A majority of Texoma is under the jurisdiction of the Norman, Oklahoma National Weather Service (NWS). The area that the offices cover is called the "County Warning Area" also know as CWA's.
In Texoma the Norman CWA includes the following counties:
- Wichita (including the city of Wichita Falls)
In Texoma the Lubbock, Texas CWA includes the following counties:
In Texoma the San Angelo, Texas CWA includes the following counties:
And, in Texoma the Fort Worth, Texas CWA includes the following counties:
- Palo Pinto
Each National Weather Service Office keeps records of how many tornadoes occur in each CWA each year. These records also include the strength, intensity, destruction, timing and rating of each tornado. Additional information may also be included such as Storm Prediction Center risk during the tornadic activity and possible comparison to watch coverage.
And, each NWS Office keeps record of how much time passes between Tornado Warnings and actual tornado touchdowns.
The Norman, Oklahoma NWS CWA has set a couple of new records due to the lack of tornadic activity across Texoma and Oklahoma.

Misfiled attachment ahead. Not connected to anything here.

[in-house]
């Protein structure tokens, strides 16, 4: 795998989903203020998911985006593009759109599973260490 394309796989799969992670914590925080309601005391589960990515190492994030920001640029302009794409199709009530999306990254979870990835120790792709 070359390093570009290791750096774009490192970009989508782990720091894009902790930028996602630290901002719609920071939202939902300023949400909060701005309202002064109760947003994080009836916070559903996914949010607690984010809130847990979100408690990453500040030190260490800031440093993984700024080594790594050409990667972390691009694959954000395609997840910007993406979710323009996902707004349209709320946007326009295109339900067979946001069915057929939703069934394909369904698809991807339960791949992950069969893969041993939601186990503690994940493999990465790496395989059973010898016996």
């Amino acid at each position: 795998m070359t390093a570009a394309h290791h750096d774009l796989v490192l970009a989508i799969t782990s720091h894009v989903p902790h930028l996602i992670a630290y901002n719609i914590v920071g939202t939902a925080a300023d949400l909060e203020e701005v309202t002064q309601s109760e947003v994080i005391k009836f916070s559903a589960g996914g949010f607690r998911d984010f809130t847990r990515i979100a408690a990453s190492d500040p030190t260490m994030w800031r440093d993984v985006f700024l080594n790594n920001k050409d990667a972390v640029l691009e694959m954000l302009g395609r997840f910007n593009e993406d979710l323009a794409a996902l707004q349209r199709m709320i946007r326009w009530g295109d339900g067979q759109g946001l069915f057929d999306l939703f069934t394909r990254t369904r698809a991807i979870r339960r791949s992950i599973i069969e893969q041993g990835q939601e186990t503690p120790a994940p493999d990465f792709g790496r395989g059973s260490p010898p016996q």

As of Tuesday, April 8, 2014 here are the current records:
- It has been 312 days since the last Tornado Warning was issued at 810pm Friday, May 31, 2013 (110am Saturday, June 1, 2013 UTC).
- The previous longest streak without a Tornado Warning issued by the Norman NWSO was 292 days from June 1, 1990 to March 20, 1991.
- The last tornado recorded in Texoma/Oklahoma within the Norman NWS CWA was August 7, 2013 in Beaver, County, 245 days ago.
- The longest streak without a tornado in Texoma/Oklahoma is 292 days from May 17, 2003 to March 3, 2004.
The lack of tornadic activity in Texoma and the surrounding area can be attributed to the persistent Polar Vortex Pattern on the east coast of the United States. The continued and overwhelming push of constant periods of very cold air in the Midwest and East Coast has suppressed the warm humid air from the Gulf of Mexico and hot dry air from the desert southwest, which are both needed for the development of severe weather and/or thunderstorms.
In addition the optimal pattern for severe weather including tornado development in Texoma includes a jet stream pattern that digs from the desert southwest up into the Great Lakes. The patter during this past winter and a majority of the Spring has been a large dip in the jet stream from the northern Rocky Mountains, down through Texoma and across the northern Gulf of Mexico. This pattern prevents severe weather.
And, of course a lack of severe weather is a good thing. But, having said that the general rain that a severe weather pattern brings has been greatly missed.
KFDX Meteorologist Bryan Rupp